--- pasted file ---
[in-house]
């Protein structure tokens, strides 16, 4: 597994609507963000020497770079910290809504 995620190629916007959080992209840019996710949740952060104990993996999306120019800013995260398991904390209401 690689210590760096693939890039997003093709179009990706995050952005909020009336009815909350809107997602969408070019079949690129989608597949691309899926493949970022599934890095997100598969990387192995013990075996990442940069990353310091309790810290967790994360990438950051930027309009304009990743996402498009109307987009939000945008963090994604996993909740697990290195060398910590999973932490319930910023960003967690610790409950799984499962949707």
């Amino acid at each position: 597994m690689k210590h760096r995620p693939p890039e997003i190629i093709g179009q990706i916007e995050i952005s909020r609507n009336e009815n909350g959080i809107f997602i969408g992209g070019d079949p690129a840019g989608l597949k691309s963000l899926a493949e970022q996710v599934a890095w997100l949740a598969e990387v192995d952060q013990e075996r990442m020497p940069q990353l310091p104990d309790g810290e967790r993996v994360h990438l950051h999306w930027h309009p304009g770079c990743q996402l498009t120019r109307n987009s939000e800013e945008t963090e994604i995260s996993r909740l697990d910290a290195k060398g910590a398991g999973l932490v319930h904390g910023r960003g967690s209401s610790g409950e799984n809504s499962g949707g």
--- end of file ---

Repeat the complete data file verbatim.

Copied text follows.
[in-house]
């Protein structure tokens, strides 16, 4: 597994609507963000020497770079910290809504 995620190629916007959080992209840019996710949740952060104990993996999306120019800013995260398991904390209401 690689210590760096693939890039997003093709179009990706995050952005909020009336009815909350809107997602969408070019079949690129989608597949691309899926493949970022599934890095997100598969990387192995013990075996990442940069990353310091309790810290967790994360990438950051930027309009304009990743996402498009109307987009939000945008963090994604996993909740697990290195060398910590999973932490319930910023960003967690610790409950799984499962949707």
């Amino acid at each position: 597994m690689k210590h760096r995620p693939p890039e997003i190629i093709g179009q990706i916007e995050i952005s909020r609507n009336e009815n909350g959080i809107f997602i969408g992209g070019d079949p690129a840019g989608l597949k691309s963000l899926a493949e970022q996710v599934a890095w997100l949740a598969e990387v192995d952060q013990e075996r990442m020497p940069q990353l310091p104990d309790g810290e967790r993996v994360h990438l950051h999306w930027h309009p304009g770079c990743q996402l498009t120019r109307n987009s939000e800013e945008t963090e994604i995260s996993r909740l697990d910290a290195k060398g910590a398991g999973l932490v319930h904390g910023r960003g967690s209401s610790g409950e799984n809504s499962g949707g």